On the payer consolidation front, while the Aetna / Humana ($37 billion) and Anthem / Cigna ($54 billion) transactions got the most attention, 2015 also saw Cigna agree to buy New Jersey’s QualCare Alliance Networks, Centene announce its acquisition of Health Net ($7.8 billion), and Kaiser announce plans to acquire Group Health Cooperative for $1.8 billion.  With 112 transactions (compared to 95 in 2014 and 66 in 2010), providers had a likewise active year, and 2015’s largest announced provider deal was the merger of two not-for-profit, Catholic healthcare systems: Renton, WA-based Providence Health & Services ($12 billion in revenue) and Irvine, CA-based St. Joseph Health System ($5.6 billion in revenue).

Electronic Health Records

While much of the market discussion has shifted away from electronic health records as the regulatory incentives (and their associated pressures) have dwindled, the EHR remains the key source of patient clinical data (foundational for effective value-based care), and the desire to own that data source, and expand the platform by adding additional solution offerings, remains a strategic imperative for some vendors.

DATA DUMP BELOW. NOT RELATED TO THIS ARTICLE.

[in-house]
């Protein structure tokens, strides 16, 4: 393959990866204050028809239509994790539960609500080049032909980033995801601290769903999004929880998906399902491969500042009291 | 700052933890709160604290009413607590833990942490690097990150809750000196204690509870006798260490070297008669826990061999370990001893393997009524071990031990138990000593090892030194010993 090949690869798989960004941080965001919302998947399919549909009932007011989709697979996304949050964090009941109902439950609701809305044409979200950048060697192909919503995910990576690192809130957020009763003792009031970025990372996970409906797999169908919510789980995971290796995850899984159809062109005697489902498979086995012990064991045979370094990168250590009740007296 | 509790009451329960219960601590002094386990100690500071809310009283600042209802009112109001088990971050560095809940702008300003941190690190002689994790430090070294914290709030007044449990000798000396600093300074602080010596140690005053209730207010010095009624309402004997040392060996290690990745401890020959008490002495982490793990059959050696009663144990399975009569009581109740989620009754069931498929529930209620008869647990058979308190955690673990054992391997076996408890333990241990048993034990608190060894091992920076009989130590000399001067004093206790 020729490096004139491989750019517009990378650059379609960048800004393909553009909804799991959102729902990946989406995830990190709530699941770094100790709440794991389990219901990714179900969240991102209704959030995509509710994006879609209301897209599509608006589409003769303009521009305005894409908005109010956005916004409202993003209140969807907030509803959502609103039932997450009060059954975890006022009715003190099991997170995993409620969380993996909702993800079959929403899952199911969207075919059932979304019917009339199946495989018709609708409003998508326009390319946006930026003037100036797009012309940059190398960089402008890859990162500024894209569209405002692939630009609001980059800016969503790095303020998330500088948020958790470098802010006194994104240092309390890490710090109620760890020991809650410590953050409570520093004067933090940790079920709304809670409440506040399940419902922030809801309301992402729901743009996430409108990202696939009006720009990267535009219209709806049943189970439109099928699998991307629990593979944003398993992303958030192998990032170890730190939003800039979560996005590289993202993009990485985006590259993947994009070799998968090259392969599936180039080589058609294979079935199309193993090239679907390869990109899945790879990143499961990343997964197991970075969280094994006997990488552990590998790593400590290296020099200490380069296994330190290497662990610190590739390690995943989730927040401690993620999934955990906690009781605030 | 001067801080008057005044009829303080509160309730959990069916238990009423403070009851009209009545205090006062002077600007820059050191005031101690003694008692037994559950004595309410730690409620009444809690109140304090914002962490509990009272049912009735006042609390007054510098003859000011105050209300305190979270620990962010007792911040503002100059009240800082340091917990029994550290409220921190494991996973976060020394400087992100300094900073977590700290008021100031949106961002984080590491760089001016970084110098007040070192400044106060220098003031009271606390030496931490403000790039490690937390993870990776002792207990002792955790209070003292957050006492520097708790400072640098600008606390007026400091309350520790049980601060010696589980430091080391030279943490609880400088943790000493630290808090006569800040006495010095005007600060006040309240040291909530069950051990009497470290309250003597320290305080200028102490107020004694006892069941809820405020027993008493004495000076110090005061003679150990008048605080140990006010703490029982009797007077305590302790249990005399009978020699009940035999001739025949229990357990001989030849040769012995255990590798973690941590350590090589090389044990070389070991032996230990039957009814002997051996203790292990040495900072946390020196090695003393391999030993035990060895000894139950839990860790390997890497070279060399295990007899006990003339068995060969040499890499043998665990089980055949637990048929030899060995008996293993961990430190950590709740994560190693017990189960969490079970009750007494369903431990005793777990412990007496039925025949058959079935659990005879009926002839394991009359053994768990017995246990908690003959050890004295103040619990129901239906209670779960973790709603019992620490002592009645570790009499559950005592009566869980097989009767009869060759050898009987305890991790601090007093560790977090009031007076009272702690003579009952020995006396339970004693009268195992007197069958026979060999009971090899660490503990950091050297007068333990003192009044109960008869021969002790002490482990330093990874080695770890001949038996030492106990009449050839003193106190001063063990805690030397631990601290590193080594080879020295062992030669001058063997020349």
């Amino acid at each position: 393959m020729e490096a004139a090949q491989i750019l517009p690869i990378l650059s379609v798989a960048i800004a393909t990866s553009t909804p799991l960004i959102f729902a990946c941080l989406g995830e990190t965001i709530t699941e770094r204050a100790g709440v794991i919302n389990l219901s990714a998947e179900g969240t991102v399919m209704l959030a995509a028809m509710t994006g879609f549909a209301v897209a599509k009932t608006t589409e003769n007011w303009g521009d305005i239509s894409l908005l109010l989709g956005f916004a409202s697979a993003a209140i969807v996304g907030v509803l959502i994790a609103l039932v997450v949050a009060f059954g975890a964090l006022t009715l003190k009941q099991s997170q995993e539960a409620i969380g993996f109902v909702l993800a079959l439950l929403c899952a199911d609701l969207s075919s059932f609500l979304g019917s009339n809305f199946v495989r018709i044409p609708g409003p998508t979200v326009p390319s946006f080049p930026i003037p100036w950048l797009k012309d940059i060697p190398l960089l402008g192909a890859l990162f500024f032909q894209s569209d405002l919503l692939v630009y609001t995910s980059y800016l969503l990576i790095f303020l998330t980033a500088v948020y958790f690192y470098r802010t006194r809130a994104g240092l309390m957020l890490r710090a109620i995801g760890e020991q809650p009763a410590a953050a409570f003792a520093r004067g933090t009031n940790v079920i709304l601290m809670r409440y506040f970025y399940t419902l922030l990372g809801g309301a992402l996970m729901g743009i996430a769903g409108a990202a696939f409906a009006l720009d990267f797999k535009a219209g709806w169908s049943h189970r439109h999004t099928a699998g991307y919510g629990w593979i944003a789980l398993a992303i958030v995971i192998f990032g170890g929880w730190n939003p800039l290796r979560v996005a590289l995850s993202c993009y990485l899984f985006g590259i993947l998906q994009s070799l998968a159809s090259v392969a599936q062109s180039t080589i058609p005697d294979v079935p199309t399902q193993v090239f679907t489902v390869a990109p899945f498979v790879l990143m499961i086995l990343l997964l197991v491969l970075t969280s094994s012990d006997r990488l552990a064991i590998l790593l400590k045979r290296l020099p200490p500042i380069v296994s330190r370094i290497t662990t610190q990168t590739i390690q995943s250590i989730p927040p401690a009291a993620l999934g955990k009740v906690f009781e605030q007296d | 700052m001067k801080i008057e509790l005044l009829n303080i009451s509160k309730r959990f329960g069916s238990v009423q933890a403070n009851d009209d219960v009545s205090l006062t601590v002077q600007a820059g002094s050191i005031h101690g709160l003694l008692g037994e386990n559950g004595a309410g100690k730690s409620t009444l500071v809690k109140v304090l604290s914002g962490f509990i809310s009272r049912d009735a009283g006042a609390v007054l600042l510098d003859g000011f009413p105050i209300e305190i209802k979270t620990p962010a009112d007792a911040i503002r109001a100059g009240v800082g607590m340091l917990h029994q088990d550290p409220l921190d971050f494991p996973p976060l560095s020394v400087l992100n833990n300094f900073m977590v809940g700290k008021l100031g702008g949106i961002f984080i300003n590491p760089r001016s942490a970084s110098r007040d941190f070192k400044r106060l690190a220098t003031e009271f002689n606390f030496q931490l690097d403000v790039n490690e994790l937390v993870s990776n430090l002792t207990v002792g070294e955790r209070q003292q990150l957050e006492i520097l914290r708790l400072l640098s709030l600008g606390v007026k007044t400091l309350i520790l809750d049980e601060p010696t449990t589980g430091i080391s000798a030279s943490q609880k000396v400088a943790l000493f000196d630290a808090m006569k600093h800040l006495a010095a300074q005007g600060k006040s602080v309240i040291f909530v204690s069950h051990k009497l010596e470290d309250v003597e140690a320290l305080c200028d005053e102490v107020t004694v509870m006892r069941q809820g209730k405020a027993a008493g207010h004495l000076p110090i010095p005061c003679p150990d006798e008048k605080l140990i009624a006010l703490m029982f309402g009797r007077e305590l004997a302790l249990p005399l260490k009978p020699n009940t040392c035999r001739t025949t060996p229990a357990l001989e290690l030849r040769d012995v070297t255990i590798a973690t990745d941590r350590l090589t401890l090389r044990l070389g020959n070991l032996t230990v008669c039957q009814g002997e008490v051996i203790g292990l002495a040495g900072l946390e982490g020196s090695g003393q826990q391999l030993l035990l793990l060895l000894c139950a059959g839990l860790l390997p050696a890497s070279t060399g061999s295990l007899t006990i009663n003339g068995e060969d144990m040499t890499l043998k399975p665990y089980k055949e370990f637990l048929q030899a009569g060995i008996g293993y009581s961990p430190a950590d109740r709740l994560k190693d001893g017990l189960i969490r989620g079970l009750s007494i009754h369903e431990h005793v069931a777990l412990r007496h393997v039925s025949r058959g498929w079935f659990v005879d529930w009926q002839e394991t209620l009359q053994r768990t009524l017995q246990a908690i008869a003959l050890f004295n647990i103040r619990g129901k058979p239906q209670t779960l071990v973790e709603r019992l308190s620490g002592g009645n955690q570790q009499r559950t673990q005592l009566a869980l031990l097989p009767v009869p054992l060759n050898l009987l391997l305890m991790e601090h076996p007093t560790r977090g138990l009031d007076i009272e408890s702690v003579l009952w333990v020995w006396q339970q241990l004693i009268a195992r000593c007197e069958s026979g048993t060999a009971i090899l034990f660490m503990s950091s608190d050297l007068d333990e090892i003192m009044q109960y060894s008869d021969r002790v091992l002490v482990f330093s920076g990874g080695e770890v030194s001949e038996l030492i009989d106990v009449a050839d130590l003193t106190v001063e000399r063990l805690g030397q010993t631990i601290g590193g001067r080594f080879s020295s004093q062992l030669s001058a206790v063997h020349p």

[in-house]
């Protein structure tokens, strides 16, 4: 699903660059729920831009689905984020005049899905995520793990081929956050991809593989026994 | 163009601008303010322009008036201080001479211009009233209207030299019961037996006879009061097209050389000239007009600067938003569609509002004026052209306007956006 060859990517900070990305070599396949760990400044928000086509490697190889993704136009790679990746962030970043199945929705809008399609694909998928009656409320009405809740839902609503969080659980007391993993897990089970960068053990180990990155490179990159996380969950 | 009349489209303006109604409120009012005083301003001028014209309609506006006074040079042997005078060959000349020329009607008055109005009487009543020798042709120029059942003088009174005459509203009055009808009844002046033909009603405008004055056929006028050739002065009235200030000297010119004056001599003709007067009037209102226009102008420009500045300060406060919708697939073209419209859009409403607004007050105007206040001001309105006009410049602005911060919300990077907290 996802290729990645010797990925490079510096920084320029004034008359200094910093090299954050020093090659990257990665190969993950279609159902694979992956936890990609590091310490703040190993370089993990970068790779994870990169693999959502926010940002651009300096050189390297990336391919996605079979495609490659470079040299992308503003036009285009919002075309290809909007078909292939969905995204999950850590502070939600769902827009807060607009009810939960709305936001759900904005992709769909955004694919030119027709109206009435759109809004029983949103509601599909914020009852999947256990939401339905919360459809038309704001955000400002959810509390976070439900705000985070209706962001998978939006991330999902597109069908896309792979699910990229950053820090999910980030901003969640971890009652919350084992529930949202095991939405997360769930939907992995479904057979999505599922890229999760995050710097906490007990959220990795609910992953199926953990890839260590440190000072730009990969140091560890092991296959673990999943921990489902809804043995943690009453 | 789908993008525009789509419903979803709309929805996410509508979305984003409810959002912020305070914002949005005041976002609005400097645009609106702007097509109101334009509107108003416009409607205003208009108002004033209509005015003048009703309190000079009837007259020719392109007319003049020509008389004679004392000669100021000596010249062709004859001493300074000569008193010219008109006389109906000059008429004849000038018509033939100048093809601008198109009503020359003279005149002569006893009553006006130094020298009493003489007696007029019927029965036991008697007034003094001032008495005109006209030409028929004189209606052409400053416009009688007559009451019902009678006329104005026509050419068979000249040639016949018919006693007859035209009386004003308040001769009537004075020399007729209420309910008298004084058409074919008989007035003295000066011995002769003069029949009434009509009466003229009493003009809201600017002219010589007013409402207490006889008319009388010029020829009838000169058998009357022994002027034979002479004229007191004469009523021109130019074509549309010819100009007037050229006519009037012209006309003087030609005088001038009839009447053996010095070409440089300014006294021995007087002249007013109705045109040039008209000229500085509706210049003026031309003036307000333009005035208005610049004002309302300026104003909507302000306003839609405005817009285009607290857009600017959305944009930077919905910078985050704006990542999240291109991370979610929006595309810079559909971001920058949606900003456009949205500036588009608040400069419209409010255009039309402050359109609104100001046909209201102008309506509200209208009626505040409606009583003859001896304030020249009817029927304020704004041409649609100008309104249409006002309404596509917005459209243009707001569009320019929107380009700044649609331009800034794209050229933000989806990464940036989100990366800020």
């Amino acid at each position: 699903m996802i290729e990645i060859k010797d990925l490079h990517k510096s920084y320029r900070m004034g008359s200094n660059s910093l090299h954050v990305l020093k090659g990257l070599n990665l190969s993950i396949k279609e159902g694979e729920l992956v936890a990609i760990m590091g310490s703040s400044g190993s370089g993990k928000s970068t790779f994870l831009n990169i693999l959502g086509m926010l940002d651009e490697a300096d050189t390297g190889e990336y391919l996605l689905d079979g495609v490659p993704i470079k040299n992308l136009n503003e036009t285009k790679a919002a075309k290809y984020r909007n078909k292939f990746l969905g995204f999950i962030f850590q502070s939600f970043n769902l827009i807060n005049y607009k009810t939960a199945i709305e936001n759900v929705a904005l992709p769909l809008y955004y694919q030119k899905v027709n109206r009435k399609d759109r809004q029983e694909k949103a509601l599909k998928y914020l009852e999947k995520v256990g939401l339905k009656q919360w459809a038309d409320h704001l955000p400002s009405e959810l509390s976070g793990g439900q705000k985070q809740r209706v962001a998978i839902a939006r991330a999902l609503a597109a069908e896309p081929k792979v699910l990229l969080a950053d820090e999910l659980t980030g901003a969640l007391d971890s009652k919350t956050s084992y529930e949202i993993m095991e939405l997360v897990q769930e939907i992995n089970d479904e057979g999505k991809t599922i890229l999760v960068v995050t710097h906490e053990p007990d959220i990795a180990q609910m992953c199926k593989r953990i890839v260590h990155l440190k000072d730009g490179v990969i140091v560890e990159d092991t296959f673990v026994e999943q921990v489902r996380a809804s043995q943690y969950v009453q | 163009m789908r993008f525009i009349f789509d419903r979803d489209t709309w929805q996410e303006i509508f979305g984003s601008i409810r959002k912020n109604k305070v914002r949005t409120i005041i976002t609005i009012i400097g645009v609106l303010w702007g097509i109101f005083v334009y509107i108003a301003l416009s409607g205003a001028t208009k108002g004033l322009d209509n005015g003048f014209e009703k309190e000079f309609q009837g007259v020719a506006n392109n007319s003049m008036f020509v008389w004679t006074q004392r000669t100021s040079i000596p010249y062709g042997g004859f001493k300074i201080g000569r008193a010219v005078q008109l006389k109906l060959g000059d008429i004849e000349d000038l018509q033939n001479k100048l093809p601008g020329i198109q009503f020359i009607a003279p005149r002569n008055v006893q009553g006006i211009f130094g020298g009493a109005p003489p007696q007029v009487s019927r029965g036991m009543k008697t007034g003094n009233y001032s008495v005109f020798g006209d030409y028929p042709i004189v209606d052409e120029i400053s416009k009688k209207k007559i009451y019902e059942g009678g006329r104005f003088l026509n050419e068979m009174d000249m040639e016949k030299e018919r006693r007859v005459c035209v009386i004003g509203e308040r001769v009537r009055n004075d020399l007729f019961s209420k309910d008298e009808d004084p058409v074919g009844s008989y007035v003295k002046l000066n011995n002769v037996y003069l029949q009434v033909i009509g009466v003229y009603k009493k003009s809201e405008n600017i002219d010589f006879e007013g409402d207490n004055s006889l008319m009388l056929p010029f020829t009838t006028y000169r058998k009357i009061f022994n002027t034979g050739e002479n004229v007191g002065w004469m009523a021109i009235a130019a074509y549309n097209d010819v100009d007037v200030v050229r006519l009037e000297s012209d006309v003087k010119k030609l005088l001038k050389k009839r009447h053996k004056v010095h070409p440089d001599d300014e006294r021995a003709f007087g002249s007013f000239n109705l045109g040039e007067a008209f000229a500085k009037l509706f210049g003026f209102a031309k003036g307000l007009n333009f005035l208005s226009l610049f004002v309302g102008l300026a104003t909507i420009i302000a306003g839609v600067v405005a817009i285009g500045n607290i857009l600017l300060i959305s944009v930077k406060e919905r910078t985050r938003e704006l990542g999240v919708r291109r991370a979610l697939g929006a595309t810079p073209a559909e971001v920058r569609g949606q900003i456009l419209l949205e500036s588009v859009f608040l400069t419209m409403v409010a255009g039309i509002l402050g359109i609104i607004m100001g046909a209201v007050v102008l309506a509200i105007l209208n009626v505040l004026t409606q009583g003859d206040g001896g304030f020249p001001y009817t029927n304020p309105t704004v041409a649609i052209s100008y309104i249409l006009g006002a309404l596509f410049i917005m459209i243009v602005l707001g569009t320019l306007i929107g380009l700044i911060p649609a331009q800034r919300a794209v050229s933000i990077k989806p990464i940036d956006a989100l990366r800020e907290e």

In 2015, a handful of vendors made EHR-related acquisitions.  As a first step into the in-patient market, athenahealth (#15) acquired both WebOMR, a self-developed EMR from Beth Israel Deaconess Medical Center, and Razor Insights, a cloud-based health information system for rural, critical access, and community hospitals.  Cerner (#2) completed its acquisition of Siemens Health Services in February, with Siemen’s more financially-focused products providing a nice complement to Cerner’s more clinically-focused solution suite.  CPSI (#53) acquired Healthland (#72) for $250 million; this acquisition broadened CPSI’s critical access customer portfolio, as well as providing the company with exposure to the post-acute market and strengthening its revenue cycle solution (through Healthland’s 2015 acquisition of Rycan).  Exiting the stage, ADP divested AdvancedMD to Marlin Equity Partners in August, five short years after acquiring it in an attempt to enter the healthcare market (as we’ve always said, healthcare is harder than it looks from the outside). Finally, with the goal of providing the company with a solid SaaS migration strategy, Quality Systems, Inc. (#27) acquired SaaS-based EHR/PM vendor HealthFusion for $190 million.